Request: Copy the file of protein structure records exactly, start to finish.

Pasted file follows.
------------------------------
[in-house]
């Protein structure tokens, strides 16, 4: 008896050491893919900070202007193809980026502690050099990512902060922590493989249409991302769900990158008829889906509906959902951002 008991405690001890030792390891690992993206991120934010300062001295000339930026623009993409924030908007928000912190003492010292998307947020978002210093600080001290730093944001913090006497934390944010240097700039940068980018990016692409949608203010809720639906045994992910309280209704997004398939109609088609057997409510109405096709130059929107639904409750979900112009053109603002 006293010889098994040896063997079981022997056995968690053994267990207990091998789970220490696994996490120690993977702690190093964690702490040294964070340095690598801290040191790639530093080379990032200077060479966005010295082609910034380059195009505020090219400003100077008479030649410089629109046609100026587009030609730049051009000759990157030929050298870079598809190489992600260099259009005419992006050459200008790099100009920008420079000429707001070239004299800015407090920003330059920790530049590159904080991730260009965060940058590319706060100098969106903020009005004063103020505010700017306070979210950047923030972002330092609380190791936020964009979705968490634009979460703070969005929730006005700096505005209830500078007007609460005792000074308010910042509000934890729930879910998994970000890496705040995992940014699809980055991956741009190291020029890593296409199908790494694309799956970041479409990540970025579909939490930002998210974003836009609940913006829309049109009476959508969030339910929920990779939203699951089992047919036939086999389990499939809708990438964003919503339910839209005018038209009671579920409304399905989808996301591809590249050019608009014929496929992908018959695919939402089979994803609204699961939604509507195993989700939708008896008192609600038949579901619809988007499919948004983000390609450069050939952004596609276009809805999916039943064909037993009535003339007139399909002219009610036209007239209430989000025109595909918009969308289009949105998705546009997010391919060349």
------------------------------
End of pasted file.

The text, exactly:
[in-house]
């Protein structure tokens, strides 16, 4: 008896050491893919900070202007193809980026502690050099990512902060922590493989249409991302769900990158008829889906509906959902951002 008991405690001890030792390891690992993206991120934010300062001295000339930026623009993409924030908007928000912190003492010292998307947020978002210093600080001290730093944001913090006497934390944010240097700039940068980018990016692409949608203010809720639906045994992910309280209704997004398939109609088609057997409510109405096709130059929107639904409750979900112009053109603002 006293010889098994040896063997079981022997056995968690053994267990207990091998789970220490696994996490120690993977702690190093964690702490040294964070340095690598801290040191790639530093080379990032200077060479966005010295082609910034380059195009505020090219400003100077008479030649410089629109046609100026587009030609730049051009000759990157030929050298870079598809190489992600260099259009005419992006050459200008790099100009920008420079000429707001070239004299800015407090920003330059920790530049590159904080991730260009965060940058590319706060100098969106903020009005004063103020505010700017306070979210950047923030972002330092609380190791936020964009979705968490634009979460703070969005929730006005700096505005209830500078007007609460005792000074308010910042509000934890729930879910998994970000890496705040995992940014699809980055991956741009190291020029890593296409199908790494694309799956970041479409990540970025579909939490930002998210974003836009609940913006829309049109009476959508969030339910929920990779939203699951089992047919036939086999389990499939809708990438964003919503339910839209005018038209009671579920409304399905989808996301591809590249050019608009014929496929992908018959695919939402089979994803609204699961939604509507195993989700939708008896008192609600038949579901619809988007499919948004983000390609450069050939952004596609276009809805999916039943064909037993009535003339007139399909002219009610036209007239209430989000025109595909918009969308289009949105998705546009997010391919060349």